In Ireland, our institutions have been quick to embrace crowdsourcing. In 2011, the National Library of Ireland uploaded it’s photographic archive to Flickr, making them freely available to browse from anywhere in the world. Alongside that, the library began soliciting help from users to identify the places and people featured in the photos. I wrote a post on this collection a few years ago when discussing sporting ancestors. I would highly recommend browsing through the collection. Who knows what family secrets you might help uncover or mysteries you might be able to resolve.

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The National University of Ireland Maynooth also saw an opportunity with crowdsourcing when they created the Letters of 1916 project. Launched in 2013, this was the first public humanities project in Ireland. The original goal of the project was to collect letters from 1916 and make them available online. The letters weren’t just those belonging to libraries, archives and universities. Members of the public were also encouraged to contribute their own letters from the period to the project and collection roadshows were held around the country. Once a letter has been contributed, volunteers can register to assist with transcribing. The letters cover a wide range of topics, from official government correspondence to letters of a more personal nature. The project has been such a success that it’s remit has been expanded to cover the entire revolutionary period in Ireland, from 1916 to the end of the Irish Civil War in 1923. Anyone can volunteer and it’s a great way to learn more about the period.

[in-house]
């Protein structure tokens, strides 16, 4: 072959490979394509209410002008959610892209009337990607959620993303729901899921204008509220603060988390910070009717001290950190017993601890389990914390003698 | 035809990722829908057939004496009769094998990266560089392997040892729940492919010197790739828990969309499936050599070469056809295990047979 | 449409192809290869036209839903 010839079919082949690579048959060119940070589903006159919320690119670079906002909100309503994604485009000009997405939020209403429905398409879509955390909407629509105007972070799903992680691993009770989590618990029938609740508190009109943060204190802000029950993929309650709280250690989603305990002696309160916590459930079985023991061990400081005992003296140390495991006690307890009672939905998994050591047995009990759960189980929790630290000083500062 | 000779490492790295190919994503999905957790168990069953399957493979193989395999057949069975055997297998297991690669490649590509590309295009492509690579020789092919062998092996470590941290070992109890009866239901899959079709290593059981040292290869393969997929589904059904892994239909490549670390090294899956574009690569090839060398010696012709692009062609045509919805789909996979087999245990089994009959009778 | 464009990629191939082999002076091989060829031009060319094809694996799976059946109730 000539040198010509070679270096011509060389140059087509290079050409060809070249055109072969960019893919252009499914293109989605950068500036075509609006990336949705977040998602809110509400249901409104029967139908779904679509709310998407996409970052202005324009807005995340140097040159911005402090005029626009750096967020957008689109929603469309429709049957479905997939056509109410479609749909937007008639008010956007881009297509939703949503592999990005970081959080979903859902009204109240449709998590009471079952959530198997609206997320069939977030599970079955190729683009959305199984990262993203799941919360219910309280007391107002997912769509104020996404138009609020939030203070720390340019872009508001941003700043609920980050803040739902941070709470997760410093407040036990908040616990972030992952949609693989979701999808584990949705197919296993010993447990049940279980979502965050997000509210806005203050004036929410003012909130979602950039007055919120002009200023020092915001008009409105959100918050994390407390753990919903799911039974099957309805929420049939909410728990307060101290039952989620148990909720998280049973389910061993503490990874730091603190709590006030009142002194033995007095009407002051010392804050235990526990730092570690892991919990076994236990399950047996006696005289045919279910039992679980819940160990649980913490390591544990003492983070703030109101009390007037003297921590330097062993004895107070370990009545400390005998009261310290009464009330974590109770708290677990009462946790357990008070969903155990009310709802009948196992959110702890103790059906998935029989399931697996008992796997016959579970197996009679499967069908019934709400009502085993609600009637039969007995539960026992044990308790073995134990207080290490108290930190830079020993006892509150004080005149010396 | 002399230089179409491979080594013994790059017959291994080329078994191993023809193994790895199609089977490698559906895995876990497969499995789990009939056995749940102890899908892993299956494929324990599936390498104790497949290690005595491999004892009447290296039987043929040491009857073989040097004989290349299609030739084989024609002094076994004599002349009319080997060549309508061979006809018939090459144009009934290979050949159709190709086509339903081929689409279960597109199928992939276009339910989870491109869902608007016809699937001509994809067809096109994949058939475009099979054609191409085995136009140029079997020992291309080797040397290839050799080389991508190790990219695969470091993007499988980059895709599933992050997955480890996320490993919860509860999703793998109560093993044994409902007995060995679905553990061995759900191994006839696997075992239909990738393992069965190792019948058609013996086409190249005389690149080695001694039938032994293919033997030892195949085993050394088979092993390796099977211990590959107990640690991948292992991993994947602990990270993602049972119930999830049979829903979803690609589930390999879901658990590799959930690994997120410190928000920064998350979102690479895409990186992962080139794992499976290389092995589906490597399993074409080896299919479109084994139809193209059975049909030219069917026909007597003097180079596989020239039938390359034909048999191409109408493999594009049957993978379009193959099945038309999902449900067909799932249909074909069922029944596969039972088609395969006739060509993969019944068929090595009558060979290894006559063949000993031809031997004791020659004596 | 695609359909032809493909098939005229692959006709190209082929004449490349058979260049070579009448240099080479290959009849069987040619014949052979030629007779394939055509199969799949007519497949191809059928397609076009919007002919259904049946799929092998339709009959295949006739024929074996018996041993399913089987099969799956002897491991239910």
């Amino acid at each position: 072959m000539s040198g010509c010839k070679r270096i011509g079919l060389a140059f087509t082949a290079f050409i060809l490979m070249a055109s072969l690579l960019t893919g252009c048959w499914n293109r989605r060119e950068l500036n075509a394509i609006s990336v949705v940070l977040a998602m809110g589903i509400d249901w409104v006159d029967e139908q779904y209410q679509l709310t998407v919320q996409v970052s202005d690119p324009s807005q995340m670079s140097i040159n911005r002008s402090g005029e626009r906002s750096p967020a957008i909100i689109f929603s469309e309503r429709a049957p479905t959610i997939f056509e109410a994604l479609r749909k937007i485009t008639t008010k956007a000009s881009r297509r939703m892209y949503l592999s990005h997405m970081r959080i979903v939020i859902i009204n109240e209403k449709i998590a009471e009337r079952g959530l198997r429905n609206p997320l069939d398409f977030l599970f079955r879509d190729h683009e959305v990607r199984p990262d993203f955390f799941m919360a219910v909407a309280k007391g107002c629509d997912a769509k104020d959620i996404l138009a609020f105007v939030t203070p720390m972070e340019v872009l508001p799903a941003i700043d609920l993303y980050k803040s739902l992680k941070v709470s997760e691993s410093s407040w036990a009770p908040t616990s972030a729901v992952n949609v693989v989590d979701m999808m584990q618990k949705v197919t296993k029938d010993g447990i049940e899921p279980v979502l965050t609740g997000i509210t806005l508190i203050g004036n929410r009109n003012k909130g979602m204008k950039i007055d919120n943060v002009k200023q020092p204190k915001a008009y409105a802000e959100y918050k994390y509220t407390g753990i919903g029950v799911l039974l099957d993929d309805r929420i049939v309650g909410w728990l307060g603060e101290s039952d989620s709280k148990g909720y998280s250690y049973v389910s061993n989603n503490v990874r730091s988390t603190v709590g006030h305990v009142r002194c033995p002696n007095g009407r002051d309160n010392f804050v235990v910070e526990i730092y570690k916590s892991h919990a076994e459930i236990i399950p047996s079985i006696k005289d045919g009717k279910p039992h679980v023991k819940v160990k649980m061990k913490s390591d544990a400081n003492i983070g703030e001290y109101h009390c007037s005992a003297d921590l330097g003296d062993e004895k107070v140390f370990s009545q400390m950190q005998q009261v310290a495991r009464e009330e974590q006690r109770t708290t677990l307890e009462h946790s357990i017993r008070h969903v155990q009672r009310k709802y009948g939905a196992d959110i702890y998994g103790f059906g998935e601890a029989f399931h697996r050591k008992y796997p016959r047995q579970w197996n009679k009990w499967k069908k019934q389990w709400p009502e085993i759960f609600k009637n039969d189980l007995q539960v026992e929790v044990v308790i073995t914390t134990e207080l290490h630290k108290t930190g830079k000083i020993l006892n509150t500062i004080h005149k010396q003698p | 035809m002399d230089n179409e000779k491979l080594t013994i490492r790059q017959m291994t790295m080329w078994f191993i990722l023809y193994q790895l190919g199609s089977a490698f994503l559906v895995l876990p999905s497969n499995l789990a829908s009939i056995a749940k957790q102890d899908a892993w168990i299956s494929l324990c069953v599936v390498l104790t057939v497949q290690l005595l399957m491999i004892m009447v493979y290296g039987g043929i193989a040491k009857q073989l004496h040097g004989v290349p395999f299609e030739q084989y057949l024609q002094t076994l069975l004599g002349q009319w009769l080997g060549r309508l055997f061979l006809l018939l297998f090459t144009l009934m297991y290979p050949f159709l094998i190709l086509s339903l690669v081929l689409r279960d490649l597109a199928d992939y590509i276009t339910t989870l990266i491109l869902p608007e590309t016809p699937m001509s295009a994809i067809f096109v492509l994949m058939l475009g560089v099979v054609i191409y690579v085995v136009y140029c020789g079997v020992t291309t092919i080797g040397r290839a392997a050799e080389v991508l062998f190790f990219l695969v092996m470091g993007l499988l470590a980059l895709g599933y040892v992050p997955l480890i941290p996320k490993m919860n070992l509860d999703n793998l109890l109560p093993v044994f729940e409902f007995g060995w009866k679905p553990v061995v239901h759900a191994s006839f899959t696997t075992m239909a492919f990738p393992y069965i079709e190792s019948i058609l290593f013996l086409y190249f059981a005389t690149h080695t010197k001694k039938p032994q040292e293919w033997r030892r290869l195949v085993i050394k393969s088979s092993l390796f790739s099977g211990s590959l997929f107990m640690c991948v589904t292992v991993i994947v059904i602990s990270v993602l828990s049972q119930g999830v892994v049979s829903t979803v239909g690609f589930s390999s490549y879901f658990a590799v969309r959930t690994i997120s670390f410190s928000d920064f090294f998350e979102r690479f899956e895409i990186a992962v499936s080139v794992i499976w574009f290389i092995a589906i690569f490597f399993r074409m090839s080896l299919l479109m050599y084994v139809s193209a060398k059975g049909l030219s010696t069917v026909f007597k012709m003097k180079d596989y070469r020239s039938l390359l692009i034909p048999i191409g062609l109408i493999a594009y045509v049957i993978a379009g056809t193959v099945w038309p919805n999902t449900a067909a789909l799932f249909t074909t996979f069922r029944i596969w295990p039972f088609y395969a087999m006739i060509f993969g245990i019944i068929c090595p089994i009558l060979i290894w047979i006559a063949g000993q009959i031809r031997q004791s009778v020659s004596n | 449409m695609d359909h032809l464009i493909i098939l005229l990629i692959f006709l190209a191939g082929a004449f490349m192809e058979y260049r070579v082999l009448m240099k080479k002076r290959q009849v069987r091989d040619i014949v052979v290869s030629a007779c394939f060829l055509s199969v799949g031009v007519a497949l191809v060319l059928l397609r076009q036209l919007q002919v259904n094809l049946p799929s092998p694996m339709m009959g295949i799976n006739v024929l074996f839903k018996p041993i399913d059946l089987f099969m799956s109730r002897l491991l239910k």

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If you have an interest in Irish folklore, then my recommendation would be to explore the Schools Collection of the National Folklore Collection. These stories were collected by primary school children throughout the country in the 1930s and came from interviews they conducted with relatives and neighbours. The stories range from the origins of local placenames, to tales of the supernatural. Volunteers are needed to assist in transcribing the collection. It’s always worth doing because you never know what you might find. Searching through the collection revealed that some of my own relatives had been collectors.

There are many more examples of crowdsourcing projects out there and most don’t require more than an hour or two of your time every so often. Be warned though that once you start volunteering you might find yourself addicted.